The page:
Obama administration DOJ official tells Senate panel that all American institutions are racist
“I think we all have implicit bias and racial bias," said former DOJ official Vanita Gupta
The head of the Department of Justice's Civil Rights Division during the Obama administration told lawmakers on Tuesday that she believes all American institutions suffer from structural racism.
Vanita Gupta told the Senate Judiciary Committee that racism is something she sees in all aspects of American life. "I don't think there is an institution in this country that isn't suffering from structural racism given our history," she said.
Gupta's testimony was part of a Senate hearing on police brutality and racism as the legislative body begins discussion of police reform bills that would combat several of the issues that have punctuated the national discourse in recent weeks.
"I think we all have implicit bias and racial bias," said Gupta. A stunned Senator John Cornyn (R-Texas) responded, "Wow."
"You lost me when you wanted to take the acts of a few misguided perhaps malicious individuals and ascribe that to all Americans," he continued.
“The attorney general needs to explain why the Justice Department has abandoned pattern and practice cases and the department has declined to open a broader investigation into the Minneapolis Police Department, investigations into police departments whose officers have been accused of brutal behavior.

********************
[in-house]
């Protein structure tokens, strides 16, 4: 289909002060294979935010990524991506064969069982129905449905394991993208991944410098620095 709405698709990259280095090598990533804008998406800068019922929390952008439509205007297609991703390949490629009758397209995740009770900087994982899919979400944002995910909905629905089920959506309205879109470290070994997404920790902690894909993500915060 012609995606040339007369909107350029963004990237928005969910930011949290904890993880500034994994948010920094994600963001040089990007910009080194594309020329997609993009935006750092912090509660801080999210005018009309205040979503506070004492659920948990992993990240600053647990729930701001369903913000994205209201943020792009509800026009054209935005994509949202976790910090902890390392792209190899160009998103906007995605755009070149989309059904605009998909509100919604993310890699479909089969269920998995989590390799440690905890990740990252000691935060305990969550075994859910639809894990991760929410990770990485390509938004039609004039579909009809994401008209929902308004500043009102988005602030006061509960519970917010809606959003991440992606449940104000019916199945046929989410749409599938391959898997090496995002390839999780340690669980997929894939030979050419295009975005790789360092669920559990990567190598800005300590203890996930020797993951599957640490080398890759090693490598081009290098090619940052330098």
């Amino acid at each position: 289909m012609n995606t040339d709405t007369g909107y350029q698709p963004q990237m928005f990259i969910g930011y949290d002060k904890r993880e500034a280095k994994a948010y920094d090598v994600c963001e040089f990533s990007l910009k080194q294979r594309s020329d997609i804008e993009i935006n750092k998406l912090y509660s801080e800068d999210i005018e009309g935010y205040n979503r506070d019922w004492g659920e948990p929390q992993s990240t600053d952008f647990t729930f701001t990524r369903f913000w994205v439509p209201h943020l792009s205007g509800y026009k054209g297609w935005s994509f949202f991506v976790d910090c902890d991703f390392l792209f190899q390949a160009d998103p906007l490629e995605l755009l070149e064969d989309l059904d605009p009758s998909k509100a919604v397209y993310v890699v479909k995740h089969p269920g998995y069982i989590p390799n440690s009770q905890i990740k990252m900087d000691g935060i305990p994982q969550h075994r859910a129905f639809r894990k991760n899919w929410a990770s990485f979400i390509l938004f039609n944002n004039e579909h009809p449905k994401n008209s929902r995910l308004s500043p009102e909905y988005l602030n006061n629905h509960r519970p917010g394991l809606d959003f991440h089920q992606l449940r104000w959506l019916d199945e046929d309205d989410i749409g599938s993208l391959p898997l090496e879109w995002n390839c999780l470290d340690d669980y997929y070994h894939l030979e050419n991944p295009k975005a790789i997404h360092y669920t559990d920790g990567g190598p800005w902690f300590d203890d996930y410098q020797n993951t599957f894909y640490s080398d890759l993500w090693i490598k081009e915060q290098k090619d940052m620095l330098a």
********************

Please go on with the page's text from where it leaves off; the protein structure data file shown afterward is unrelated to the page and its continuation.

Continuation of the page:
"The attorney general needs to explain why the Justice Department has abandoned pattern and practice cases and the department has declined to open a broader investigation into the Minneapolis Police Department," said the senator, referencing the killing of George Floyd while in police custody on Memorial Day.
News, Not Noise
- Rep. Jim Jordan says the question on the ballot this election is 'can America remain America?'
- Social media baffled on how final Trump-Biden duel turned into debates on who's Abe, Hitler's friend
- Hunter Biden-linked companies took millions in bailout loans, taxpayer funds
- U.S. and 31 other nations sign declaration that 'there is no international right to abortion'
- Released emails show Fauci signed off on WHO-sponsored statement approving China's response to COVID